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Bolt problem on antique wood stove

980 Views 6 Replies 4 Participants Last post by  Half-fast eddie
Hi there!

I have a problem restoring an antique French cast iron wood stove.

As I was derusting it, one of the feet broke loose.

It's the part that was holding it to the body that broke. I guess it's a bold but I am not sure. The reason I am not sure is specifically because I am having a terrible time removing that "bold" to replace it.

Here is a video that describes it: IMG_9261.MOV

I have applied old gasoline on it and let it react for a day, many days in a row. I have tried turning the "screwhead" with a screwdriver, it won't budge. I have filed the part that is stuck in the stove's body to make it flat and tried to turn it with a clamp, to no avail.

The thing that strikes me is that I don't see any "boundary" between what should be the bolt, and the "hole" in which it is supposed to screw. Neither on the stove's body nor on the foot. It looks blended into the "hole", as if it had been welded. I would be very surprised if it was indeed welded in the past, for 2 reasons. First because I wouldn't see the benefit of doing that. Second because I don't see how on Earth one would have managed to do it with the foot in position.

In the video I have already filed around the "bolt", because I was hoping to remove that little "mountain" around it. I removed most of it all right, but it still looks as if it had been welded.

Would anyone have any idea how I could remove the remnants of this "bolt", without damaging the stove any more? Or an alternative solution to getting the foot back into place?

Thanks a lot in advance for your help!
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· Usually Confused
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I couldn't get the link to play, but if the other feet are bolted on it can be assumed this one is too unless it has already been repaired. If you plan to go the 'weld it' route, make sure that the person actually can. It can be tricky to do properly and in my experience, many shops that say they can, can't. Somebody that repairs engine blocks, manifolds, etc. would be a good bet.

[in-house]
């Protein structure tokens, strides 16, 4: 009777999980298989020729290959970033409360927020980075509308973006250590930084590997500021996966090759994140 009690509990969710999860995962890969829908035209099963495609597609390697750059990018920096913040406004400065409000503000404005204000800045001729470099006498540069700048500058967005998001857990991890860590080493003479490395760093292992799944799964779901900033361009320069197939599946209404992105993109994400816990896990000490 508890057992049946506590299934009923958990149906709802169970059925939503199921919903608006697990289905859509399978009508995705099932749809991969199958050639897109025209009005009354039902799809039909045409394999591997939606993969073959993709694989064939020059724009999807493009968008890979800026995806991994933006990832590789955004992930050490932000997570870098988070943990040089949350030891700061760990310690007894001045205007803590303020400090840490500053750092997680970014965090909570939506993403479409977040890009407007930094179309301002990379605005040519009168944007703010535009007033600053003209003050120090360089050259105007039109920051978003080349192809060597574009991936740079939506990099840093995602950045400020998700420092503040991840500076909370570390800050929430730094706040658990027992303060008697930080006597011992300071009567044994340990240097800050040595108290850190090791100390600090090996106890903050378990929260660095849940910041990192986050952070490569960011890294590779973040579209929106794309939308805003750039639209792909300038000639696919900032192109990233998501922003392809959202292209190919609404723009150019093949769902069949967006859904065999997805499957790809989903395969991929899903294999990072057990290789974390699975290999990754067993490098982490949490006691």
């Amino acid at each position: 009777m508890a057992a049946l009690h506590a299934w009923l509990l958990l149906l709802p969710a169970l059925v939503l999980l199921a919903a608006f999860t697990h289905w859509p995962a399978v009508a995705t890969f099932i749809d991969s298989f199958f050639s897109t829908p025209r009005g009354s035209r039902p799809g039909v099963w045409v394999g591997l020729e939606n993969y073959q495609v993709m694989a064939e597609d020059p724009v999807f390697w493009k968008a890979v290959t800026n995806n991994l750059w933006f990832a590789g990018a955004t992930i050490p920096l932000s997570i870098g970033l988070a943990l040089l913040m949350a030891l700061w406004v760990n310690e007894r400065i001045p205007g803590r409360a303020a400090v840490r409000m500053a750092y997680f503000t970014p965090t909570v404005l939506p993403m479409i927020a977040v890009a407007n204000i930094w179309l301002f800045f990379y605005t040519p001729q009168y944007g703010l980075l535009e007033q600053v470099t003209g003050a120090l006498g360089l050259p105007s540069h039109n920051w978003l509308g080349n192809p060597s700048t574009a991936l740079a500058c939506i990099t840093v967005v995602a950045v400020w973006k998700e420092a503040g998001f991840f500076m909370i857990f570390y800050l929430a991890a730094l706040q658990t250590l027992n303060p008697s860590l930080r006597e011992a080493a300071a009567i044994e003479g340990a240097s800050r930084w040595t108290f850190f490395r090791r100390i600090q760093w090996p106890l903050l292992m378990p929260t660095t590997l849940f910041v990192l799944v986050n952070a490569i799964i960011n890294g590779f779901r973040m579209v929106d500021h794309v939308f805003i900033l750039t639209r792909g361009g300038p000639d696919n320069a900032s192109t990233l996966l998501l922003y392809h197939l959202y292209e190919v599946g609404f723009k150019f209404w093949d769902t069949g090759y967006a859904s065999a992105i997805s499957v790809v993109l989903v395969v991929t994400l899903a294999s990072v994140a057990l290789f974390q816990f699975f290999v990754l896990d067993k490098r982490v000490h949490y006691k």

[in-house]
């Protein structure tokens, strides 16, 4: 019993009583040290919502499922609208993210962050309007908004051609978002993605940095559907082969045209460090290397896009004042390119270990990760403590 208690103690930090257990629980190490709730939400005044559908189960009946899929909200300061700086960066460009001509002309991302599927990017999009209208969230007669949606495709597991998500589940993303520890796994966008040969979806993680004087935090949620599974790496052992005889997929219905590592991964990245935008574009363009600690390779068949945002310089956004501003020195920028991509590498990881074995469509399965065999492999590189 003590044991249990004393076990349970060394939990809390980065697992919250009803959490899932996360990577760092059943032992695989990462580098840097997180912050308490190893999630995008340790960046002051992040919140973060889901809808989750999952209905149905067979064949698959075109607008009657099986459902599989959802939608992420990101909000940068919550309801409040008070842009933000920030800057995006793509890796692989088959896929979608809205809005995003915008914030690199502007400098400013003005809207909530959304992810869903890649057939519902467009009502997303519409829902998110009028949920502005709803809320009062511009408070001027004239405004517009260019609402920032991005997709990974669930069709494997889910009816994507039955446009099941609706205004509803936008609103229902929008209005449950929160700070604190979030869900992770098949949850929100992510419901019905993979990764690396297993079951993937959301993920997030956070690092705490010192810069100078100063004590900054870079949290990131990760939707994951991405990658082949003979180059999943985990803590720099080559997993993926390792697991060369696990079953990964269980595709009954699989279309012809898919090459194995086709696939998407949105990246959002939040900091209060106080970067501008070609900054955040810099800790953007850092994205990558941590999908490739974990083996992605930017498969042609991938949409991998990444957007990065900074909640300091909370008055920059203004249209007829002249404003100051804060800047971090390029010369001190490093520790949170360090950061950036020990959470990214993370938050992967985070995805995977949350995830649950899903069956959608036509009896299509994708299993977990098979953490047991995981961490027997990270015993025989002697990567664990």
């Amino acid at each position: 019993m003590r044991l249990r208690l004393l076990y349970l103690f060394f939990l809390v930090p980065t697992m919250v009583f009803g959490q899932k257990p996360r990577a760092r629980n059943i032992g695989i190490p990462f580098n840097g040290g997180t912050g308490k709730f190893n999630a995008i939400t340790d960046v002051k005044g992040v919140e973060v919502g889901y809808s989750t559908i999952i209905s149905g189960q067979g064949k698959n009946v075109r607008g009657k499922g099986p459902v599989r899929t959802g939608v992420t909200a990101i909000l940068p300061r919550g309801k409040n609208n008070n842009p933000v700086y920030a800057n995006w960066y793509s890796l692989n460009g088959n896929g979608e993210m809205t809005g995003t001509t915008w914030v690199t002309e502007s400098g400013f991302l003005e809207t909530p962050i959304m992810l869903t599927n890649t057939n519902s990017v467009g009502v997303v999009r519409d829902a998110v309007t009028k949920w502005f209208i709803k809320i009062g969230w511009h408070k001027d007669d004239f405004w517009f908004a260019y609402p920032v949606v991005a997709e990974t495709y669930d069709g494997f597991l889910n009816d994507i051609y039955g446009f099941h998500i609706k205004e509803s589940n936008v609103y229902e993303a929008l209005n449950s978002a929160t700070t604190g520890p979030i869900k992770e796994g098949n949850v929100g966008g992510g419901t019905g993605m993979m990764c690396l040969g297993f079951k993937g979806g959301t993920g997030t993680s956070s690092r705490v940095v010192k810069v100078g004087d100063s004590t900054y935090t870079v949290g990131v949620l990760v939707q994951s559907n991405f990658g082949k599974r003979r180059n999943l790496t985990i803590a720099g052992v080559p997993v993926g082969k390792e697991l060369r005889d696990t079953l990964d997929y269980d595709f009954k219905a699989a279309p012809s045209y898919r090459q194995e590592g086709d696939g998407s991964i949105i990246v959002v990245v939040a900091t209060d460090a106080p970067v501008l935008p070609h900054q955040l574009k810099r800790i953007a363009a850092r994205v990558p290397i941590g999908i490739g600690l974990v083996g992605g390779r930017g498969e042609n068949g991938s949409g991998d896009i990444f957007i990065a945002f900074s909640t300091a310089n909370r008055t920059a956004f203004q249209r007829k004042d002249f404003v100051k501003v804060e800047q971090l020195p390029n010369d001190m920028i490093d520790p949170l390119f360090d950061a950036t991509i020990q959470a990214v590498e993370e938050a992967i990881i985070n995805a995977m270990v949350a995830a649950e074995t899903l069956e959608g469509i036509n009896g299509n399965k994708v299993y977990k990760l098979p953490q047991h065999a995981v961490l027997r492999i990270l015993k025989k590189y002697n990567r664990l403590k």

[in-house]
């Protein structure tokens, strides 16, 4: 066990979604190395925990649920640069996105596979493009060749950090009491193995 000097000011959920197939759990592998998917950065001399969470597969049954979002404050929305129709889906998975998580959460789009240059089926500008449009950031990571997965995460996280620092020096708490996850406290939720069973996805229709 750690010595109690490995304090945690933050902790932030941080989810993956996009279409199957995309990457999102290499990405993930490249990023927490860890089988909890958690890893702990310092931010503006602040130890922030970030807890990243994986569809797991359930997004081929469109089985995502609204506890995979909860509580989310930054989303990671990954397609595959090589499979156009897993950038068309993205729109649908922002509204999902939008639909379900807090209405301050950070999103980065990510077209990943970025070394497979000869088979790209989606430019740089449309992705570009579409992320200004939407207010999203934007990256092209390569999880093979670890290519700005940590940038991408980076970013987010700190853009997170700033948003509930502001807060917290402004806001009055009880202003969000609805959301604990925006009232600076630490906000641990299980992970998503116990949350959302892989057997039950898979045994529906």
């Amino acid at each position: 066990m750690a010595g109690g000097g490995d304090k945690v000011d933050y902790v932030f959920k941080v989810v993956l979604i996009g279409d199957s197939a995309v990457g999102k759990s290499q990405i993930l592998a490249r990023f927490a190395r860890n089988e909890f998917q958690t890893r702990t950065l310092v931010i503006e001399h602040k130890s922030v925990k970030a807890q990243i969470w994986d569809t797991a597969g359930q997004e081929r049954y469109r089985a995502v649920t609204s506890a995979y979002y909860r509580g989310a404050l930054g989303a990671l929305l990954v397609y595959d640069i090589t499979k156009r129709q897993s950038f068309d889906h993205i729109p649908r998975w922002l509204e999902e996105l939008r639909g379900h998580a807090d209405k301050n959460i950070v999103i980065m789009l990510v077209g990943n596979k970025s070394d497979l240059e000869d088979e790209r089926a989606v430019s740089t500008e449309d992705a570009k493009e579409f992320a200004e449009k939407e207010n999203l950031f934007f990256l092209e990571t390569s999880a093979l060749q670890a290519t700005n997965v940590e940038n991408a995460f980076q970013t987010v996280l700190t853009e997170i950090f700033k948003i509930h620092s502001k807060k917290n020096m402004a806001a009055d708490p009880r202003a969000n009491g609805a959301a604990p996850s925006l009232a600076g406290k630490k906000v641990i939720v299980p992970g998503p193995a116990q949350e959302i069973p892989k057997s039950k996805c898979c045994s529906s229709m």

· Registered
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Discussion Starter · #5 ·
when steel rust it will actually grow and gets tighter in the hole.
Your best bet would be to grind it off flush and drill it out.
Same for the bottom of the stove but with a smaller drill bit and tap the threads so a new bolt can be threaded in.
Broken Stud Removal in Exhaust Manifold - YouTube
Thanks a lot! I didn't know steel grows when rusting, this would explain it.

Thanks for the idea and the details. That video is very good too, makes it very clear!

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Discussion Starter · #6 ·
Thanks lenaitch and half-fast Eddie for the suggestions about welding. I hadn't really thought about it, don't know how feasible that is.

The leg breaking was a consequence of me derusting the stove, and the rust was a consequence of me using the stove to make a gift for my father's birthday. I wanted that gift to be fully home made, thus I would like to fix the collateral damages myself too.
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